Exchange bitumen for the bush and add another dimension to your run. It’s amazing what a change of scenery and terrain can do for your fitness.
Ask anyone who is an avid trail runner about their sport and you’ll see their eyes glaze over
as they tell you about the fresh air, spectacular scenery, the thrill of being surrounded by nature and the ever-changing physical challenge of mixed terrain. If the increase in trail running events
is anything to go by, then trail running’s popularity is definitely on the rise.
So what exactly defines trail running? It’s about leaving the bitumen behind and hitting the trails that meander through forests, parklands, valleys, and up and down mountains. It’s not about hacking your way through virgin forest, nor running 100km up and down mountains (not unless you want to), but following hiking or walking tracks and fire trails and maybe short stretches of
bitumen in between trails.
However with event calendars jammed with trail running events akin to the North Face 100, it’s easy to think that the trails are for serious ultra runners only. Just like road running, trail running can be as easy or as difficult as you like. Non-technical trails are easy to navigate, smooth and clutter free, while technical trails are rocky and crisscrossed with roots and may include some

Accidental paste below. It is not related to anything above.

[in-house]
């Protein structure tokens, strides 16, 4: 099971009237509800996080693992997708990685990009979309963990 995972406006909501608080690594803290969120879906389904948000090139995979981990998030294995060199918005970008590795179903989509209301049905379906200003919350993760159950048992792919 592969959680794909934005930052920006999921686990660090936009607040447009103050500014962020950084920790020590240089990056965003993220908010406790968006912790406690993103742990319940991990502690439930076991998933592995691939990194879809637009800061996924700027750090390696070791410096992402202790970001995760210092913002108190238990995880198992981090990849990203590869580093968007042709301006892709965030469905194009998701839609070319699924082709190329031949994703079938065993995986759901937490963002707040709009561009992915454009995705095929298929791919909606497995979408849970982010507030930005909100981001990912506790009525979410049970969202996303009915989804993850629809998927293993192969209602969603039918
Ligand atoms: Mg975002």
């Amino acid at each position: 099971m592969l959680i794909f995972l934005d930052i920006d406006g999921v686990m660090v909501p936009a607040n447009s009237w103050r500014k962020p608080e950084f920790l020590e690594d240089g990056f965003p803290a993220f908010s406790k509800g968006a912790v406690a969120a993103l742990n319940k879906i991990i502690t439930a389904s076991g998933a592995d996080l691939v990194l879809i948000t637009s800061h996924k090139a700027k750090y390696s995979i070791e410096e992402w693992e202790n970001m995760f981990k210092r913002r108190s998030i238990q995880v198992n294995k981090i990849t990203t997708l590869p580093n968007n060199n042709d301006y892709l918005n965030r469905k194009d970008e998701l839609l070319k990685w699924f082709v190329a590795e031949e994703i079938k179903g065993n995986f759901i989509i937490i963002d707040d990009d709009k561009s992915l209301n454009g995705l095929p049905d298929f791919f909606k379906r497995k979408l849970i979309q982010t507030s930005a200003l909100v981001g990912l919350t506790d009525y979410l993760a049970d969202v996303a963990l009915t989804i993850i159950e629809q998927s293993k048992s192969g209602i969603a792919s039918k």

scrambles and big drops.
Australian Adventure Runner, Richard Bowles who has clocked up thousands of kilometres on some of the world’s most exciting trails says that trail running can be anything from your local park trail that is maintained by the local government, right through to rugged trails that cover
mountaintops, and every combination in between.
“If you enjoy the outdoors, meaning trees and wildlife, then it’s as simple as finding somewhere close by where you can do that. If you already run than the transition is easy, in fact you might even think that your running becomes easier at the start as you get lost in nature,” he says.